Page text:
3. Grassfed beef has more antioxidants, including
In response to stressors such as pollutants, inflammatory foods, and even exercise, molecules called reactive oxygen species, or free radicals, form in the body. These highly unstable molecules can wreak havoc on our cells, damaging proteins, DNA, and cell membranes.
The body is designed to prevent or counteract this damage using protective compounds known as antioxidants. However, due to the many stressors in our modern world, the body’s antioxidants are often unable to keep up with free radical production. This results in a condition known as oxidative stress, which can increase the risk for diseases such as cancer, atherosclerosis, and dementia. Thus, it is important to ensure that you eat an adequate amount of dietary antioxidants.
Grassfed beef is a great source of some important antioxidants, including beta-carotene (a vitamin A precursor) and alpha-tocopherol (the most active form of vitamin E). When compared to grainfed, grassfed beef is the clear antioxidant winner. One study found that beta-carotene levels were 54 percent higher and alpha-tocopherol levels were 288 percent higher in pasture-raised cows than in their grainfed counterparts.
4. Grassfed beef is more nutritious, with extra vitamins and minerals.
In addition to containing more omega-3 fatty acids, CLA, and antioxidants, meat from cattle raised on grass also has more vitamins and minerals than meat from feedlot cattle. For example, researchers found higher levels of the B vitamins thiamine and riboflavin and the minerals calcium, magnesium, and potassium in grassfed beef compared to grainfed beef.
The US Department of Agriculture (USDA) warns that many Americans are not getting enough vitamins and minerals in their diet, and a 2011 study found that 90 percent of Americans are deficient in a number of key nutrients. To give yourself an extra boost of important vitamins and minerals, be sure to choose grassfed beef.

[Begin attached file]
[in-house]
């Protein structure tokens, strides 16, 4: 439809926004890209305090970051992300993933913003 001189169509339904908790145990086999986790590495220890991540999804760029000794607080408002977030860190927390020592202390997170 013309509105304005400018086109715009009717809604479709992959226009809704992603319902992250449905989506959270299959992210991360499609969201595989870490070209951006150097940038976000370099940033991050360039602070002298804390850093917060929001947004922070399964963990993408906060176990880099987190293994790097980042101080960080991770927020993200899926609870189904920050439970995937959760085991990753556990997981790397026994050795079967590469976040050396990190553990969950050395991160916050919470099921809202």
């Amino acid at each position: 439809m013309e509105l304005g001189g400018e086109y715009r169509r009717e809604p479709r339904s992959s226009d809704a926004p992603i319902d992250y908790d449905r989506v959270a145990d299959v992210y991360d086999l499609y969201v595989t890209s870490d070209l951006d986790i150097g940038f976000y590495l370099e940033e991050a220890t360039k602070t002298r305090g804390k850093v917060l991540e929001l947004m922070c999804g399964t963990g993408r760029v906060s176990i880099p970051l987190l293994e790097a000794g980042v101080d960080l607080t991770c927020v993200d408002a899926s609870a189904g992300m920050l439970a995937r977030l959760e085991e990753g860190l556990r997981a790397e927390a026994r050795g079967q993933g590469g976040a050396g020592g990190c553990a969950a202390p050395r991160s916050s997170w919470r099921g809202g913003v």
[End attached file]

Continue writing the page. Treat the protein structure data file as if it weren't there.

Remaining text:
5. Grassfed beef reduces your exposure to antibiotics and hormones.
Feedlot operators often give antibiotics to their animals regularly, not only to prevent illness but to cause weight gain. This widespread antibiotic use in agricultural settings contributes extensively to antibiotic resistance among humans. People can be exposed to the antibiotic-resistant bacteria, as well as the drugs themselves, when they eat CAFO beef or come in contact with groundwater polluted by large-scale feedlot operations.
Cows crammed into feedlots with many other animals (and their waste) get sick more often, due to the unhealthy environment and unnatural diet, than cows living in open pastures. Pastured cows don’t need regular antibiotics, which means that these drugs are appropriately used – that is, only when sickness occurs.
In addition to antibiotics, CAFO farmers give cattle growth hormones to make them grow larger in a shorter period of time. Growth hormones found in CAFO-polluted water are known to impair the reproductive functions of aquatic organisms and may have significant negative health effects on the endocrine systems of humans.
Standards for grassfed beef can differ between various certifying organizations, but they generally preclude the use of hormones and preventive antibiotics. If you want to be absolutely certain to avoid these ingredients, get to know your farmer or research the certifier – or choose meat that is certified organic as well as 100% grassfed. Keep in mind, though, that the term organic by itself simply means the animals were given an organic feed – most likely based on corn or soy.
The USDA revoked its grassfed standard in 2016 and now permits cattle farmers to define their own protocols, as long as they file them with the agency. There are some well-respected standards, however. One with an exemplary reputation is that of the American Grassfed Association (AGA). Certification by the AGA ensures that animals are born and raised on American family farms, fed only grass and forage from weaning until slaughter, raised on pasture without confinement, and never treated with antibiotics or growth hormones.
6. Grassfed beef is generally safer to eat.
Even with the use of antibiotics, the large-scale production of feedlot cattle in extremely cramped quarters means that pathogens often spread rapidly and can be very hard to control. This kind of living environment increases the risk of contamination with pathogens such as E. coli and Salmonella. According to the US Centers for Disease Control and Prevention (CDC), there were at least 75 foodborne illness outbreaks associated with beef between 2009 and 2013.